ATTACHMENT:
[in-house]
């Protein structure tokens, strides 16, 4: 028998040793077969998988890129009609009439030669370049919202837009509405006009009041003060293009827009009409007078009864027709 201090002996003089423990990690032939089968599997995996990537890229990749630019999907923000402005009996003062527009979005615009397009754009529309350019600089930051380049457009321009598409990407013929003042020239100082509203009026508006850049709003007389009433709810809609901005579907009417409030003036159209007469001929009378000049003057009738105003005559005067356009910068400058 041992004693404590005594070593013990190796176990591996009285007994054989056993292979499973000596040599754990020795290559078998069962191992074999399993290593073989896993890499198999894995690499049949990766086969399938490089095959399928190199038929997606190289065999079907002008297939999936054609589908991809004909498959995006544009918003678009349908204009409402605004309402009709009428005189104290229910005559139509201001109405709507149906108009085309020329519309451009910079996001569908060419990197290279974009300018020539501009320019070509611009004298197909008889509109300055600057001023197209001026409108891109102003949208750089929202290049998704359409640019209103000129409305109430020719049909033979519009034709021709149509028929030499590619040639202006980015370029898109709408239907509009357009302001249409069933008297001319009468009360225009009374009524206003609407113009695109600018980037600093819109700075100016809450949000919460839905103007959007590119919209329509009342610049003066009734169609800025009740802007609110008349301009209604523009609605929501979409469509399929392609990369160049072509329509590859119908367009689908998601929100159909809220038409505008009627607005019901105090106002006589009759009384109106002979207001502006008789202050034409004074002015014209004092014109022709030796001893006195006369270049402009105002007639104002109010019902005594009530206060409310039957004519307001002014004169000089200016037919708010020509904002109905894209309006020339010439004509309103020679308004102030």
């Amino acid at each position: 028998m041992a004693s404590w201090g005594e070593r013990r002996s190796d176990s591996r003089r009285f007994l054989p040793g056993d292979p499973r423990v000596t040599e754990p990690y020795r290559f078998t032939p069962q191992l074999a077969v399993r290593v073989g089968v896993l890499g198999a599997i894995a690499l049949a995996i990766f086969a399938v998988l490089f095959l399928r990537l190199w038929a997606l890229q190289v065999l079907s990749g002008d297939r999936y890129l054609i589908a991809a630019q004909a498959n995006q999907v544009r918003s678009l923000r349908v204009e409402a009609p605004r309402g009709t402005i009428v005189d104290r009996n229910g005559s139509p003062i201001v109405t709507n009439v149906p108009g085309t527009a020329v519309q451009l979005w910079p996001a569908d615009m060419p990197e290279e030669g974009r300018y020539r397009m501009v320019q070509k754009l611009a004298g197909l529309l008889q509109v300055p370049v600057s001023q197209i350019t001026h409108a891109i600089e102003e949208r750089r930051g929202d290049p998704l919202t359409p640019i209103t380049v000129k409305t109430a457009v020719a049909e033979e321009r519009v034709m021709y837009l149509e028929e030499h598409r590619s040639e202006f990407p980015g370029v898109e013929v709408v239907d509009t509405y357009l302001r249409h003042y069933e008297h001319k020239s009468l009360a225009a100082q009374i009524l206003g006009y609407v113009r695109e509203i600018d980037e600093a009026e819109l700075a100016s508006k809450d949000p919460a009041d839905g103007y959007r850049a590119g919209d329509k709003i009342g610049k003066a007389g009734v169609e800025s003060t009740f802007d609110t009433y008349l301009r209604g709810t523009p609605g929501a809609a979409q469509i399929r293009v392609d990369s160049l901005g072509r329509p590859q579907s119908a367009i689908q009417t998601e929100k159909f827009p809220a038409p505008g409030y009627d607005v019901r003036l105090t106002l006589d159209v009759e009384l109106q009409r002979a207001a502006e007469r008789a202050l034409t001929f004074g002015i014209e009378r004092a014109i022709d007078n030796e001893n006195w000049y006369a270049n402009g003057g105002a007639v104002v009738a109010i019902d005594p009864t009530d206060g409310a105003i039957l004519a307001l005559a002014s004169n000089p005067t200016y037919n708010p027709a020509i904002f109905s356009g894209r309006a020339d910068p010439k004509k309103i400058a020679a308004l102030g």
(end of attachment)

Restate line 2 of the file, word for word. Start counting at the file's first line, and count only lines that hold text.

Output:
């Protein structure tokens, strides 16, 4: 028998040793077969998988890129009609009439030669370049919202837009509405006009009041003060293009827009009409007078009864027709 201090002996003089423990990690032939089968599997995996990537890229990749630019999907923000402005009996003062527009979005615009397009754009529309350019600089930051380049457009321009598409990407013929003042020239100082509203009026508006850049709003007389009433709810809609901005579907009417409030003036159209007469001929009378000049003057009738105003005559005067356009910068400058 041992004693404590005594070593013990190796176990591996009285007994054989056993292979499973000596040599754990020795290559078998069962191992074999399993290593073989896993890499198999894995690499049949990766086969399938490089095959399928190199038929997606190289065999079907002008297939999936054609589908991809004909498959995006544009918003678009349908204009409402605004309402009709009428005189104290229910005559139509201001109405709507149906108009085309020329519309451009910079996001569908060419990197290279974009300018020539501009320019070509611009004298197909008889509109300055600057001023197209001026409108891109102003949208750089929202290049998704359409640019209103000129409305109430020719049909033979519009034709021709149509028929030499590619040639202006980015370029898109709408239907509009357009302001249409069933008297001319009468009360225009009374009524206003609407113009695109600018980037600093819109700075100016809450949000919460839905103007959007590119919209329509009342610049003066009734169609800025009740802007609110008349301009209604523009609605929501979409469509399929392609990369160049072509329509590859119908367009689908998601929100159909809220038409505008009627607005019901105090106002006589009759009384109106002979207001502006008789202050034409004074002015014209004092014109022709030796001893006195006369270049402009105002007639104002109010019902005594009530206060409310039957004519307001002014004169000089200016037919708010020509904002109905894209309006020339010439004509309103020679308004102030």